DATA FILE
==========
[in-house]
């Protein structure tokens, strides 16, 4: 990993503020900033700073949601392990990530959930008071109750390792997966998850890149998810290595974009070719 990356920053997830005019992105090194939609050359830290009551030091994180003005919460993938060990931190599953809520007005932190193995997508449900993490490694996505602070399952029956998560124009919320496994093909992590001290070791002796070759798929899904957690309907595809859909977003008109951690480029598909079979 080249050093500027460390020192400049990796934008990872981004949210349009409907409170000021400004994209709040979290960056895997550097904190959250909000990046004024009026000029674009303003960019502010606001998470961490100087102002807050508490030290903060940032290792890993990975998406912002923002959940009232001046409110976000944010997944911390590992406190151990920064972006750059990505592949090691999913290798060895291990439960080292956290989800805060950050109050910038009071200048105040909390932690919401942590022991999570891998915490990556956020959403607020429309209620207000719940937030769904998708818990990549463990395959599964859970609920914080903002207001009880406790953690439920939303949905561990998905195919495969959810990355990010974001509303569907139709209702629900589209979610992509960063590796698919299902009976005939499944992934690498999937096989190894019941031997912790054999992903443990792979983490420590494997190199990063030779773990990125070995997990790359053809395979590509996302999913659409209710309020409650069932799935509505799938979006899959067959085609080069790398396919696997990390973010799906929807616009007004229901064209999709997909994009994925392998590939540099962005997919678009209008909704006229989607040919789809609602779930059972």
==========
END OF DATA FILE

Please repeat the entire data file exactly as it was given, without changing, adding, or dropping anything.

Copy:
[in-house]
């Protein structure tokens, strides 16, 4: 990993503020900033700073949601392990990530959930008071109750390792997966998850890149998810290595974009070719 990356920053997830005019992105090194939609050359830290009551030091994180003005919460993938060990931190599953809520007005932190193995997508449900993490490694996505602070399952029956998560124009919320496994093909992590001290070791002796070759798929899904957690309907595809859909977003008109951690480029598909079979 080249050093500027460390020192400049990796934008990872981004949210349009409907409170000021400004994209709040979290960056895997550097904190959250909000990046004024009026000029674009303003960019502010606001998470961490100087102002807050508490030290903060940032290792890993990975998406912002923002959940009232001046409110976000944010997944911390590992406190151990920064972006750059990505592949090691999913290798060895291990439960080292956290989800805060950050109050910038009071200048105040909390932690919401942590022991999570891998915490990556956020959403607020429309209620207000719940937030769904998708818990990549463990395959599964859970609920914080903002207001009880406790953690439920939303949905561990998905195919495969959810990355990010974001509303569907139709209702629900589209979610992509960063590796698919299902009976005939499944992934690498999937096989190894019941031997912790054999992903443990792979983490420590494997190199990063030779773990990125070995997990790359053809395979590509996302999913659409209710309020409650069932799935509505799938979006899959067959085609080069790398396919696997990390973010799906929807616009007004229901064209999709997909994009994925392998590939540099962005997919678009209008909704006229989607040919789809609602779930059972």